Mark Lockridge, HRTM '03, is the club manager at the Augusta National Golf Club — a small private club that also just happens to host one of the most prestigious golf tournaments in the world. Oh yeah, and he's a self-diagnosed adrenaline junkie.
"People in hospitality are adrenalin junkies," explains Mark. "And they get their adrenaline from being on the edge of disaster."
As the club manager, Mark has over 100 people who report to him directly. “In a nutshell, I manage people. This includes services like housekeeping, front desk, food and beverage, chauffer and floral. So my day consists of tasks related to payroll, scheduling, training, uniforms, conflict resolution, and also being out and about in the club shaking hands and kissing babies.”
But Mark explains that when you work with people, your game plan is kind of a suggestion. There’s always a situation that comes up that you couldn’t possibly prepare for. “You hope it goes this way. But what if it doesn’t? I need to be prepared to think calmly and rationally about a problem that presents itself, and then go and get the job done. That’s where my adrenaline comes from.”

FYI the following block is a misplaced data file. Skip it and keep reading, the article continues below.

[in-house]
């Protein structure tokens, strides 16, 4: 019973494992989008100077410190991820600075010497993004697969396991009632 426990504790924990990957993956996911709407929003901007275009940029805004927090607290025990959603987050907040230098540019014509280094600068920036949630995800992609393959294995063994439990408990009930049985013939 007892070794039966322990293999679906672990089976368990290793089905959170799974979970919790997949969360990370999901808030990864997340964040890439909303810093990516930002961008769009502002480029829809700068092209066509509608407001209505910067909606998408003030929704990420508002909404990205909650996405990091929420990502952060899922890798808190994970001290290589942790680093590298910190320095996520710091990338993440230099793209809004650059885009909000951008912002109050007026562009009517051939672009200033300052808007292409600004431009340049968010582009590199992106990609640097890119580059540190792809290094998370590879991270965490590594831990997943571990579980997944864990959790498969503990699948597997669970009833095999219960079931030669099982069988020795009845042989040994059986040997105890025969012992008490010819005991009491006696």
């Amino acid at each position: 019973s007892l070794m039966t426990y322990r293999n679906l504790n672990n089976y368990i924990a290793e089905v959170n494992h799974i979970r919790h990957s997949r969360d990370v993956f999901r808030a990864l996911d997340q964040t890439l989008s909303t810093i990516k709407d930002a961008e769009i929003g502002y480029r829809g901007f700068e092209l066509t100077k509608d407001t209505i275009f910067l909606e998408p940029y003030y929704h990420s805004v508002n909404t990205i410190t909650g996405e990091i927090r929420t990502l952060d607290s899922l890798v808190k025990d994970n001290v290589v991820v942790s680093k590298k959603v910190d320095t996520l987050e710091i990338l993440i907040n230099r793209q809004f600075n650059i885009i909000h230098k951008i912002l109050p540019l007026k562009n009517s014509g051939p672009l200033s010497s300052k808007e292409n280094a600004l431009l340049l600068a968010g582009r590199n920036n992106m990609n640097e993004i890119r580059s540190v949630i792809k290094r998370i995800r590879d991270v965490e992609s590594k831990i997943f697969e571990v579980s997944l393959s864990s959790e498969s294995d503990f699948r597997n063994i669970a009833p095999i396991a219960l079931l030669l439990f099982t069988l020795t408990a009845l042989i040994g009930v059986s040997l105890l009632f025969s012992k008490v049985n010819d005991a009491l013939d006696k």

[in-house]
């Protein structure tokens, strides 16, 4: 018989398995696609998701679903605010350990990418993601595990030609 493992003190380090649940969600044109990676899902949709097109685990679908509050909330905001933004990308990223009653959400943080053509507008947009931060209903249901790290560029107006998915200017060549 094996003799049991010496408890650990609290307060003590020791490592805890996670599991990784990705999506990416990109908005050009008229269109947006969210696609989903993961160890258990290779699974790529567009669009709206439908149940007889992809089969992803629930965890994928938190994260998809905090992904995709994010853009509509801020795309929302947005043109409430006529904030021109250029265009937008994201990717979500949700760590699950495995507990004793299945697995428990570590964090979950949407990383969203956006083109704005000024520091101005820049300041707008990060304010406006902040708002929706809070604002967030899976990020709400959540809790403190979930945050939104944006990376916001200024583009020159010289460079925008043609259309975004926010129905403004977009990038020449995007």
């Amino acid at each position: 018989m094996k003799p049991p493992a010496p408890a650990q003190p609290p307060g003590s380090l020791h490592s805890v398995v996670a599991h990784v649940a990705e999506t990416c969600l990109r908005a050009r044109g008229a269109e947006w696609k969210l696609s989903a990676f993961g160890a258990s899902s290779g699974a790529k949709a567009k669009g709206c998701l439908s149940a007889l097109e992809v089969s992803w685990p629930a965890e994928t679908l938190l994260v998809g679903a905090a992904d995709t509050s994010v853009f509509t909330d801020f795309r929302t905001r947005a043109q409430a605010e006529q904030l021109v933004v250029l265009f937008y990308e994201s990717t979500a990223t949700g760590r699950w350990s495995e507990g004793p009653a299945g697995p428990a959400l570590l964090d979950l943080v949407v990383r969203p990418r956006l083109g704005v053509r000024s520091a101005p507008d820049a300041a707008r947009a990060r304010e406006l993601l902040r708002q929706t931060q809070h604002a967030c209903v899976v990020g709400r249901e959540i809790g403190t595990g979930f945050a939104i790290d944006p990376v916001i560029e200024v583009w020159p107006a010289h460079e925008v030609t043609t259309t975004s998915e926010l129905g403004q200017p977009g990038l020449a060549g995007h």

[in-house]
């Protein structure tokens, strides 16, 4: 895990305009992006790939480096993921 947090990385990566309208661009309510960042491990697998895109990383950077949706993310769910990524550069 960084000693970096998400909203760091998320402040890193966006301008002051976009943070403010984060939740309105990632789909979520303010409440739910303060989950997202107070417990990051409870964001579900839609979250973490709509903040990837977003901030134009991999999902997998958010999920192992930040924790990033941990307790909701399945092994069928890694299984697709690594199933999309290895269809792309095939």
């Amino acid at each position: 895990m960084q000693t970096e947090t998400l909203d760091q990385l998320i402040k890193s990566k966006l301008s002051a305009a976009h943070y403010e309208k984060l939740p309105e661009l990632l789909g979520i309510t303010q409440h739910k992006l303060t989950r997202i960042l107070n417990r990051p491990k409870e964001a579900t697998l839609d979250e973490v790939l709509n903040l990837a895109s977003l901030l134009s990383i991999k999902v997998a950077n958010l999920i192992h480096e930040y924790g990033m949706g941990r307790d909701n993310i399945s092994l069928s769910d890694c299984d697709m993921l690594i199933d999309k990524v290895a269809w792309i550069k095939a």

His ability to remain calm and rational was tested when a member began to choke. “We followed procedure and performed the Heimlich, but ultimately the paramedics came and saved his life.”
That incident really put a lot into perspective for Mark, who observed the calm and deliberate actions of the paramedics. “I realized that if they came flying in, making a big scene, it would have even freaked ME out. In that moment, it was very clear to me that whomever is in charge of an issue really needs to remain calm because everyone is looking to you for direction.”
As far as Mark is concerned, every challenge is an opportunity to learn something new and encourages HRSM students to do things that make you feel uncomfortable.
“Always put your hand up to volunteer. One thing that has been instrumental to my success is that if they need help doing something, my hand goes up. And if I need assistance, I’ll ask for help.”
And ultimately, he encourages students to see every problem as an opportunity to meet or exceed someone’s expectations. “My whole job is about making a moment… making it memorable. And when that happens, it’s candy. You go home happy.”